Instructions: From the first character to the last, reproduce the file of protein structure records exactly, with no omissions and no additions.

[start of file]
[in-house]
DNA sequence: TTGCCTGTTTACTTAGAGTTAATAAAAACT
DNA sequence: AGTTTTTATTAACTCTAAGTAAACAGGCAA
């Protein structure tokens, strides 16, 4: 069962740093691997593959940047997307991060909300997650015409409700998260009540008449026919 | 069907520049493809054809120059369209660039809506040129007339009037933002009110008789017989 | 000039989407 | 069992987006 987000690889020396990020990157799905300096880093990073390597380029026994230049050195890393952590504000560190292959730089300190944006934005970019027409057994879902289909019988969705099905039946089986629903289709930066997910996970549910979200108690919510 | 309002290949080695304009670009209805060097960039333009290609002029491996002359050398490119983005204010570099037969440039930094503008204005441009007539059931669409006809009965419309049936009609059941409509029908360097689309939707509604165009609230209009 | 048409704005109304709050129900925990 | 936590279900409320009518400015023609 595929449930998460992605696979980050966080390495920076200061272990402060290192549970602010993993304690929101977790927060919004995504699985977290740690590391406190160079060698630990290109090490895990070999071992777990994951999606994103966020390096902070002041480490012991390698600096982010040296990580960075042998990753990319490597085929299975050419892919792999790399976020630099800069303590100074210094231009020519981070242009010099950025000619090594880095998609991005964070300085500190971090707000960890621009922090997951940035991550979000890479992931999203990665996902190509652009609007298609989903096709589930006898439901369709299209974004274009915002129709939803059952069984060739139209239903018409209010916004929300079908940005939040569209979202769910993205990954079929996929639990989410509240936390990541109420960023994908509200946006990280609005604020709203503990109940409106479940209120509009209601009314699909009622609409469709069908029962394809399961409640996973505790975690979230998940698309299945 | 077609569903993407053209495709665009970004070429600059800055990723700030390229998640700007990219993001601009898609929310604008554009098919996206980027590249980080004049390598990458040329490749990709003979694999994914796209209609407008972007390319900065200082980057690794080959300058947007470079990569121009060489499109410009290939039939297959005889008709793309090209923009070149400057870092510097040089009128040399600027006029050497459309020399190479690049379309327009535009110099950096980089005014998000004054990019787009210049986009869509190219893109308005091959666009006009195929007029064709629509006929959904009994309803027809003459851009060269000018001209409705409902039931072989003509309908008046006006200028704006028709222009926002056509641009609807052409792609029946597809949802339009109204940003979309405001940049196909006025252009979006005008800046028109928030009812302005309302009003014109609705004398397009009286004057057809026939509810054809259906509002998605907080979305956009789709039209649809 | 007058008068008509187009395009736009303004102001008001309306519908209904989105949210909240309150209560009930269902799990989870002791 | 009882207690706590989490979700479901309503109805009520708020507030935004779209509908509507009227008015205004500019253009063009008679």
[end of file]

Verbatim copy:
[in-house]
DNA sequence: TTGCCTGTTTACTTAGAGTTAATAAAAACT
DNA sequence: AGTTTTTATTAACTCTAAGTAAACAGGCAA
């Protein structure tokens, strides 16, 4: 069962740093691997593959940047997307991060909300997650015409409700998260009540008449026919 | 069907520049493809054809120059369209660039809506040129007339009037933002009110008789017989 | 000039989407 | 069992987006 987000690889020396990020990157799905300096880093990073390597380029026994230049050195890393952590504000560190292959730089300190944006934005970019027409057994879902289909019988969705099905039946089986629903289709930066997910996970549910979200108690919510 | 309002290949080695304009670009209805060097960039333009290609002029491996002359050398490119983005204010570099037969440039930094503008204005441009007539059931669409006809009965419309049936009609059941409509029908360097689309939707509604165009609230209009 | 048409704005109304709050129900925990 | 936590279900409320009518400015023609 595929449930998460992605696979980050966080390495920076200061272990402060290192549970602010993993304690929101977790927060919004995504699985977290740690590391406190160079060698630990290109090490895990070999071992777990994951999606994103966020390096902070002041480490012991390698600096982010040296990580960075042998990753990319490597085929299975050419892919792999790399976020630099800069303590100074210094231009020519981070242009010099950025000619090594880095998609991005964070300085500190971090707000960890621009922090997951940035991550979000890479992931999203990665996902190509652009609007298609989903096709589930006898439901369709299209974004274009915002129709939803059952069984060739139209239903018409209010916004929300079908940005939040569209979202769910993205990954079929996929639990989410509240936390990541109420960023994908509200946006990280609005604020709203503990109940409106479940209120509009209601009314699909009622609409469709069908029962394809399961409640996973505790975690979230998940698309299945 | 077609569903993407053209495709665009970004070429600059800055990723700030390229998640700007990219993001601009898609929310604008554009098919996206980027590249980080004049390598990458040329490749990709003979694999994914796209209609407008972007390319900065200082980057690794080959300058947007470079990569121009060489499109410009290939039939297959005889008709793309090209923009070149400057870092510097040089009128040399600027006029050497459309020399190479690049379309327009535009110099950096980089005014998000004054990019787009210049986009869509190219893109308005091959666009006009195929007029064709629509006929959904009994309803027809003459851009060269000018001209409705409902039931072989003509309908008046006006200028704006028709222009926002056509641009609807052409792609029946597809949802339009109204940003979309405001940049196909006025252009979006005008800046028109928030009812302005309302009003014109609705004398397009009286004057057809026939509810054809259906509002998605907080979305956009789709039209649809 | 007058008068008509187009395009736009303004102001008001309306519908209904989105949210909240309150209560009930269902799990989870002791 | 009882207690706590989490979700479901309503109805009520708020507030935004779209509908509507009227008015205004500019253009063009008679």